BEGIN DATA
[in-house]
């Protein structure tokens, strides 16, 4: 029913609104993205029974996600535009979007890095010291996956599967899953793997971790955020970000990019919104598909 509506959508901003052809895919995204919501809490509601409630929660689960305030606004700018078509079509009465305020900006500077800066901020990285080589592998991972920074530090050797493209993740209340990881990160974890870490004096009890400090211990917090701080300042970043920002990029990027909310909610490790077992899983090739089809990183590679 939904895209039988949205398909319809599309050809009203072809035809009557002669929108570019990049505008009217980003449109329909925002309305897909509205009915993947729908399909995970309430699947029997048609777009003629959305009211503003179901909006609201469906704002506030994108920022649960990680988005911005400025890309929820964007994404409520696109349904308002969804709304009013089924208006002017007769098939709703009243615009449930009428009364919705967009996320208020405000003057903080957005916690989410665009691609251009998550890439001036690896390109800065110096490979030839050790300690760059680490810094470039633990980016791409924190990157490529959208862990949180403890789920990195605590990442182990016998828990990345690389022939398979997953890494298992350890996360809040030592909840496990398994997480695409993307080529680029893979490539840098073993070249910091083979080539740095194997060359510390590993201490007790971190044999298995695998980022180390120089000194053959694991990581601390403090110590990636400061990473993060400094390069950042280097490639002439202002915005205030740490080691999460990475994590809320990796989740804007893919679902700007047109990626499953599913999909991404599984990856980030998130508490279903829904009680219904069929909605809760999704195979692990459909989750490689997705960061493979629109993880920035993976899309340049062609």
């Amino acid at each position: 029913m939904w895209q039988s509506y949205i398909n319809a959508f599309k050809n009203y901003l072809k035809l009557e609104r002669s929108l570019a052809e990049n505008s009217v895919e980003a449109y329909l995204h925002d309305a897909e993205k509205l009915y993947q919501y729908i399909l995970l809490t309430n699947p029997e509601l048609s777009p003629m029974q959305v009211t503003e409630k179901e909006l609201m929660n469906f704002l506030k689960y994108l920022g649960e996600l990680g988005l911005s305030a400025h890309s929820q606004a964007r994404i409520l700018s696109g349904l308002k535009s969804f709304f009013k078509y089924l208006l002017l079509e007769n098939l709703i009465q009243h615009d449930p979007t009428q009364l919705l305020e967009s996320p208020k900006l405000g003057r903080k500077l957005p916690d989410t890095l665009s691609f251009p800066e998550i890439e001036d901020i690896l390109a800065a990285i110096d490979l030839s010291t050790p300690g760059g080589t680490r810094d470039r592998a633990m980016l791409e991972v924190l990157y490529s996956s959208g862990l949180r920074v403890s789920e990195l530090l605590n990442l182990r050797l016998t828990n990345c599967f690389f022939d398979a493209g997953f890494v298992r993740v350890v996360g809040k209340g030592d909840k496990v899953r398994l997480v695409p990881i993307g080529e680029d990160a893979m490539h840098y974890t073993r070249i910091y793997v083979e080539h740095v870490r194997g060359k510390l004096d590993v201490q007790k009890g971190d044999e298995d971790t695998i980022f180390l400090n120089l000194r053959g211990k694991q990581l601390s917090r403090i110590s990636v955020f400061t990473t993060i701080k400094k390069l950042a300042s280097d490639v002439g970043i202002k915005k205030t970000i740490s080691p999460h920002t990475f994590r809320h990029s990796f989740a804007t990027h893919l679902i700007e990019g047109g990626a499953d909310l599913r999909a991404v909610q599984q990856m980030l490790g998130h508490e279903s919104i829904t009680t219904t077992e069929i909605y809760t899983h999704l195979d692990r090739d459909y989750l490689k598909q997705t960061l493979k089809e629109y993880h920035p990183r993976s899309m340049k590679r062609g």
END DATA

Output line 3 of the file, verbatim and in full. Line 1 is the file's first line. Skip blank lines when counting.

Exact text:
């Amino acid at each position: 029913m939904w895209q039988s509506y949205i398909n319809a959508f599309k050809n009203y901003l072809k035809l009557e609104r002669s929108l570019a052809e990049n505008s009217v895919e980003a449109y329909l995204h925002d309305a897909e993205k509205l009915y993947q919501y729908i399909l995970l809490t309430n699947p029997e509601l048609s777009p003629m029974q959305v009211t503003e409630k179901e909006l609201m929660n469906f704002l506030k689960y994108l920022g649960e996600l990680g988005l911005s305030a400025h890309s929820q606004a964007r994404i409520l700018s696109g349904l308002k535009s969804f709304f009013k078509y089924l208006l002017l079509e007769n098939l709703i009465q009243h615009d449930p979007t009428q009364l919705l305020e967009s996320p208020k900006l405000g003057r903080k500077l957005p916690d989410t890095l665009s691609f251009p800066e998550i890439e001036d901020i690896l390109a800065a990285i110096d490979l030839s010291t050790p300690g760059g080589t680490r810094d470039r592998a633990m980016l791409e991972v924190l990157y490529s996956s959208g862990l949180r920074v403890s789920e990195l530090l605590n990442l182990r050797l016998t828990n990345c599967f690389f022939d398979a493209g997953f890494v298992r993740v350890v996360g809040k209340g030592d909840k496990v899953r398994l997480v695409p990881i993307g080529e680029d990160a893979m490539h840098y974890t073993r070249i910091y793997v083979e080539h740095v870490r194997g060359k510390l004096d590993v201490q007790k009890g971190d044999e298995d971790t695998i980022f180390l400090n120089l000194r053959g211990k694991q990581l601390s917090r403090i110590s990636v955020f400061t990473t993060i701080k400094k390069l950042a300042s280097d490639v002439g970043i202002k915005k205030t970000i740490s080691p999460h920002t990475f994590r809320h990029s990796f989740a804007t990027h893919l679902i700007e990019g047109g990626a499953d909310l599913r999909a991404v909610q599984q990856m980030l490790g998130h508490e279903s919104i829904t009680t219904t077992e069929i909605y809760t899983h999704l195979d692990r090739d459909y989750l490689k598909q997705t960061l493979k089809e629109y993880h920035p990183r993976s899309m340049k590679r062609g």